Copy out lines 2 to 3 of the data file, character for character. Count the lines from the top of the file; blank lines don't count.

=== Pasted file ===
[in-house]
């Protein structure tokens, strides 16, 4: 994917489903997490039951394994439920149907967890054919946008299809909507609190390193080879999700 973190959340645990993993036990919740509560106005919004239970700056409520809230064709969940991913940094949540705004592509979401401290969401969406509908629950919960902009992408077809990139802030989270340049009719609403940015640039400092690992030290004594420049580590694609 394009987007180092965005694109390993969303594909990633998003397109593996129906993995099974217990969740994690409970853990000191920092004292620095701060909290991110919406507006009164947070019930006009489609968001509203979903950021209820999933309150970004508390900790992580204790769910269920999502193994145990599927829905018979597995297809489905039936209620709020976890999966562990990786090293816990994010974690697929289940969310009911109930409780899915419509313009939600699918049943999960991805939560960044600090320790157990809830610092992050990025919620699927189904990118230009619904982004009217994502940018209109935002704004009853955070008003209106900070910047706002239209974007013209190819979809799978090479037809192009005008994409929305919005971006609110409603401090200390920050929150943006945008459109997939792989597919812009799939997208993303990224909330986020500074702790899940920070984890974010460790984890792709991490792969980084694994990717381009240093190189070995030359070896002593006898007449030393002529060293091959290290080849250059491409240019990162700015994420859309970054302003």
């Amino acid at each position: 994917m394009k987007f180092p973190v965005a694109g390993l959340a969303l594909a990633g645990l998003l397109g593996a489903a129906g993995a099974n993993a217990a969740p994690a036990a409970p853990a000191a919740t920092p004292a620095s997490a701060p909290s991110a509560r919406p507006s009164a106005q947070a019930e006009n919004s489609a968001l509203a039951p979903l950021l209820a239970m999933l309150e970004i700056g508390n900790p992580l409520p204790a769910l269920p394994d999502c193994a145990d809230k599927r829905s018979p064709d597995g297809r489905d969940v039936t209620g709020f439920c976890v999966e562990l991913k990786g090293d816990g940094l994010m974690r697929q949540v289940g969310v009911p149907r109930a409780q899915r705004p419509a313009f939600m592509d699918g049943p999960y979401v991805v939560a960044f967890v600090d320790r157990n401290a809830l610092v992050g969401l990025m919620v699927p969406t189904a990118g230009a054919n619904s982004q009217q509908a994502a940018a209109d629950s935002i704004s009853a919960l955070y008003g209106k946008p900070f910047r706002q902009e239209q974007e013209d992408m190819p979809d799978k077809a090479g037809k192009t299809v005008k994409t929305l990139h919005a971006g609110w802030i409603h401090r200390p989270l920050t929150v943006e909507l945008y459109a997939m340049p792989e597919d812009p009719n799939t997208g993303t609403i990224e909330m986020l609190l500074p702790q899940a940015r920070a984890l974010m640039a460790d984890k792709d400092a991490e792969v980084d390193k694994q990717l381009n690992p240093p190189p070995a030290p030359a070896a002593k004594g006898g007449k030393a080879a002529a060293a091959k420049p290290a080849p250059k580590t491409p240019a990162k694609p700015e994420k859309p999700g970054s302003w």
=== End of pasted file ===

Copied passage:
């Protein structure tokens, strides 16, 4: 994917489903997490039951394994439920149907967890054919946008299809909507609190390193080879999700 973190959340645990993993036990919740509560106005919004239970700056409520809230064709969940991913940094949540705004592509979401401290969401969406509908629950919960902009992408077809990139802030989270340049009719609403940015640039400092690992030290004594420049580590694609 394009987007180092965005694109390993969303594909990633998003397109593996129906993995099974217990969740994690409970853990000191920092004292620095701060909290991110919406507006009164947070019930006009489609968001509203979903950021209820999933309150970004508390900790992580204790769910269920999502193994145990599927829905018979597995297809489905039936209620709020976890999966562990990786090293816990994010974690697929289940969310009911109930409780899915419509313009939600699918049943999960991805939560960044600090320790157990809830610092992050990025919620699927189904990118230009619904982004009217994502940018209109935002704004009853955070008003209106900070910047706002239209974007013209190819979809799978090479037809192009005008994409929305919005971006609110409603401090200390920050929150943006945008459109997939792989597919812009799939997208993303990224909330986020500074702790899940920070984890974010460790984890792709991490792969980084694994990717381009240093190189070995030359070896002593006898007449030393002529060293091959290290080849250059491409240019990162700015994420859309970054302003």
């Amino acid at each position: 994917m394009k987007f180092p973190v965005a694109g390993l959340a969303l594909a990633g645990l998003l397109g593996a489903a129906g993995a099974n993993a217990a969740p994690a036990a409970p853990a000191a919740t920092p004292a620095s997490a701060p909290s991110a509560r919406p507006s009164a106005q947070a019930e006009n919004s489609a968001l509203a039951p979903l950021l209820a239970m999933l309150e970004i700056g508390n900790p992580l409520p204790a769910l269920p394994d999502c193994a145990d809230k599927r829905s018979p064709d597995g297809r489905d969940v039936t209620g709020f439920c976890v999966e562990l991913k990786g090293d816990g940094l994010m974690r697929q949540v289940g969310v009911p149907r109930a409780q899915r705004p419509a313009f939600m592509d699918g049943p999960y979401v991805v939560a960044f967890v600090d320790r157990n401290a809830l610092v992050g969401l990025m919620v699927p969406t189904a990118g230009a054919n619904s982004q009217q509908a994502a940018a209109d629950s935002i704004s009853a919960l955070y008003g209106k946008p900070f910047r706002q902009e239209q974007e013209d992408m190819p979809d799978k077809a090479g037809k192009t299809v005008k994409t929305l990139h919005a971006g609110w802030i409603h401090r200390p989270l920050t929150v943006e909507l945008y459109a997939m340049p792989e597919d812009p009719n799939t997208g993303t609403i990224e909330m986020l609190l500074p702790q899940a940015r920070a984890l974010m640039a460790d984890k792709d400092a991490e792969v980084d390193k694994q990717l381009n690992p240093p190189p070995a030290p030359a070896a002593k004594g006898g007449k030393a080879a002529a060293a091959k420049p290290a080849p250059k580590t491409p240019a990162k694609p700015e994420k859309p999700g970054s302003w």